Call Center Scheduling Feature Article
December 10, 2013
Contact Center Telephone Support May Be Expensive, But It's Still Number One for Customers
By Tracey E. Schelmetic, TMCnet Contributor
For decades, companies have been dreaming of being able to do away with the contact center. Surely, they think, there must be some way to answer customer’s questions that isn’t so expensive. A list of frequently asked questions, or a user’s manual, or a Web site, that can take care of all customer issues so we don’t have to go through the expense of a contact center.
Keep dreaming. It’s never going to happen.
While a multitude of channels have sprung up in recent years to accompany the telephone – e-mail, Web chat, user forums, mobile phone apps, social media and more – there is overwhelming amount of evidence that demonstrates that these media are complementary to the telephone…not replacements for it, blogged customer support solutions provider Zendesk recently.
“Yet, phone support continues to be the most popular support channel,” wrote the Zendesk blogger. “Customers continue to have more faith that a live human being can help them more than anything else. And organizations know that phone support is a support channel they can’t ignore. It’s more trustworthy and makes it easy for customers to talk through what can be complex and technical issues.”
A recent infographic released by Zendesk confirms this. Based on a survey by analyst group Forrester (News - Alert) Research, the infographic shows that 79 percent of customers prefer speaking to a live agent by telephone over any other channel. Email takes a distant second place with 33 percent, followed by Web self-service at 19 percent, Web chat at 12 percent, automated phone systems (interactive voice response) at 10 percent, text messaging at three percent and social media at two percent. While these multimedia channels may be on the rise – and they are – it will be a long time (if ever) that they replace the telephone.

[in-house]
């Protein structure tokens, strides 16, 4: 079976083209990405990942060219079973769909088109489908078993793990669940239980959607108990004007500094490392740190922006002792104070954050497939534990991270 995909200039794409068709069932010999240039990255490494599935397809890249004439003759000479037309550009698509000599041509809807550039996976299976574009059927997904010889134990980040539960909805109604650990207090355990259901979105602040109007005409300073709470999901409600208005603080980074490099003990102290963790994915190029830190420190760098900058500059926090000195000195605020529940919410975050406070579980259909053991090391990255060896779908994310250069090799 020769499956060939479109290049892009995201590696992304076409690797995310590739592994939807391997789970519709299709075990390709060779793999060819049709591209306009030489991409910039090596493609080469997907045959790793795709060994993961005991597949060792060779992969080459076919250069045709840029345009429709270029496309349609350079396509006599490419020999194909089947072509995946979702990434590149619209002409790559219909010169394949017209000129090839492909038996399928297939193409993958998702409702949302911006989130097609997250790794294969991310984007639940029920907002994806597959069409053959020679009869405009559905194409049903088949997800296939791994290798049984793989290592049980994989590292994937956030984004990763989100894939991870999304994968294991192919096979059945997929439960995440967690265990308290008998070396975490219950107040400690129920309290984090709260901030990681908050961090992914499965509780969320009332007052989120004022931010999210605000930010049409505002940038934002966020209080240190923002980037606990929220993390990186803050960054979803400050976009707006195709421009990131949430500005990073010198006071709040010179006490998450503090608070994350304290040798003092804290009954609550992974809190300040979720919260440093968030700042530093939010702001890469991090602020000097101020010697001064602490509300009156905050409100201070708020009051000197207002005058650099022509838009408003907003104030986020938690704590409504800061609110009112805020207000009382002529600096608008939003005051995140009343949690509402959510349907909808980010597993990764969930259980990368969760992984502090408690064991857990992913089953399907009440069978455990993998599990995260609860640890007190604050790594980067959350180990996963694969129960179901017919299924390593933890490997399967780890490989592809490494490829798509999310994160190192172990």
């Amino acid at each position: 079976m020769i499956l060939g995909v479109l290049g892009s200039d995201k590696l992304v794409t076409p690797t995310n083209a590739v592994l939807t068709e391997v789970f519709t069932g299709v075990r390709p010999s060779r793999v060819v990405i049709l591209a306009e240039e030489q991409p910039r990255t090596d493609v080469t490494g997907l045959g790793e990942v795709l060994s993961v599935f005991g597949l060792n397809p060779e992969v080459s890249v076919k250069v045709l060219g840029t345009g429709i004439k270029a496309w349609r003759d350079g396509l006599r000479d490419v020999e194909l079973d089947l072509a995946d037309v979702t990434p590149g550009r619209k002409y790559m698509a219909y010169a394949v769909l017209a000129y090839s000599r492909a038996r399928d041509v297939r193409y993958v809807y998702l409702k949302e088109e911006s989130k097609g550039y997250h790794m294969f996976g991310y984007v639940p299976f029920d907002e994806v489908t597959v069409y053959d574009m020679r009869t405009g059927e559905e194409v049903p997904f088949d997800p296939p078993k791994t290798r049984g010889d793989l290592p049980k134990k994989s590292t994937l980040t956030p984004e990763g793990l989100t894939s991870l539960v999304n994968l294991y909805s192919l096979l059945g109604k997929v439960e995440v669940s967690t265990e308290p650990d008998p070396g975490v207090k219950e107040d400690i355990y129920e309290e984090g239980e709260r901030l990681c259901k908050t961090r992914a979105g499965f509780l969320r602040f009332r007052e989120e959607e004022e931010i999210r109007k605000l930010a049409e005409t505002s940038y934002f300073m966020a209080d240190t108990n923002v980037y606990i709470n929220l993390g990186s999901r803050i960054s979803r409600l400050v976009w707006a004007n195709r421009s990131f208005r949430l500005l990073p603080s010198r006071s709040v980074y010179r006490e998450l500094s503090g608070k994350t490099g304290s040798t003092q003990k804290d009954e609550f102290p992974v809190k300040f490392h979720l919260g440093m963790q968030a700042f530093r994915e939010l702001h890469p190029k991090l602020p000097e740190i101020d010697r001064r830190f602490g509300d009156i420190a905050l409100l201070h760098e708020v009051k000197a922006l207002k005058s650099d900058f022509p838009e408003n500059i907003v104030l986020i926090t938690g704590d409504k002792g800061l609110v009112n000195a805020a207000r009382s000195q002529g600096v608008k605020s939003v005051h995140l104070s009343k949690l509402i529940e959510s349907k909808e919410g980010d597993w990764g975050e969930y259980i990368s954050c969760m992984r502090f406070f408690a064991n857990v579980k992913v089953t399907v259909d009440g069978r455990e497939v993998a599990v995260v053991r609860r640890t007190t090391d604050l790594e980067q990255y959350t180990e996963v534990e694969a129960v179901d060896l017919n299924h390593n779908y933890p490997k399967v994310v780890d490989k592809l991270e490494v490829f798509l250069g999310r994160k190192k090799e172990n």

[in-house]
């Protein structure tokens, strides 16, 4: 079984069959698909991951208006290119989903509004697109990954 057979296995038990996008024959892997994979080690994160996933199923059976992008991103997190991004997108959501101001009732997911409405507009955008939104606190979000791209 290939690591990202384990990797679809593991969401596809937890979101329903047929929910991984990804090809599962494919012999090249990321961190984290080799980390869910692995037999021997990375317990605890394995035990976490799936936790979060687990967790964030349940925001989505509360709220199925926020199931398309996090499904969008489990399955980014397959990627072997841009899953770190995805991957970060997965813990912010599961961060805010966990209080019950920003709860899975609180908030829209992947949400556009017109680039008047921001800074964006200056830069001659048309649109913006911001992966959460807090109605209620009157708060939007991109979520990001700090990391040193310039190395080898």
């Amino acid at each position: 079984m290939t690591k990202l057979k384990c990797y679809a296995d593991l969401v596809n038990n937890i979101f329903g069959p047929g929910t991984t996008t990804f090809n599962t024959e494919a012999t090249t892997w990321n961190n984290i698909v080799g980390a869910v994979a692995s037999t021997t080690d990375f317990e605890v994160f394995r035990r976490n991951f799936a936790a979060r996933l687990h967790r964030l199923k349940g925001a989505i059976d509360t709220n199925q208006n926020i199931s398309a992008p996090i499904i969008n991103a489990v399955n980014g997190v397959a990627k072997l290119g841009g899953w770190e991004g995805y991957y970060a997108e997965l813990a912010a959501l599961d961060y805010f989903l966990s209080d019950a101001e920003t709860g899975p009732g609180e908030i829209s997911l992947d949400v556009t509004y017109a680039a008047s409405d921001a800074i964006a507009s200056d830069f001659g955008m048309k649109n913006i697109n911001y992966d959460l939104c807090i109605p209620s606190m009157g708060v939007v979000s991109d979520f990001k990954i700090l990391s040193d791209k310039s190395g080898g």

Telephone support, of course, isn’t cheap, notes the Zendesk blogger.
“The cost of phone support and building out traditional call centers is expensive. The average cost of an inbound call is $5.90. Sounds pretty low, until you consider that call centers on average field about 45.4 billion calls per year. And as their company grows and their number of support agents increases, it can be difficult to scale the kind of personal customer support they had at the beginning. Plus, building out call center can often take months to get ramped up and require and intense amount of training.”
This need to provide robust customer support by phone as well as “an intense amount of training” raises another need: a robust scheduling solution that means a company can actually take all of the calls it gets and not leave customers on hold, dropped or abandoned. Servicing the telephone channel is relatively useful if you can’t do it well.
What this underscores is that organizations today need a first-class contact center with robust telephone support and workforce optimization, but it’s unwise to build one in the dark, using strung-together legacy equipment and taking a “learn as we go” approach. For some companies, this may mean turning telephone support over to a third party on an outsourced basis. For other companies, it may mean turning to the cloud to keep upfront costs down and options flexible. Whatever the solution that’s right for your company, one thing remains clear: you can’t abandon the telephone channel.
Edited by Stefania Viscusi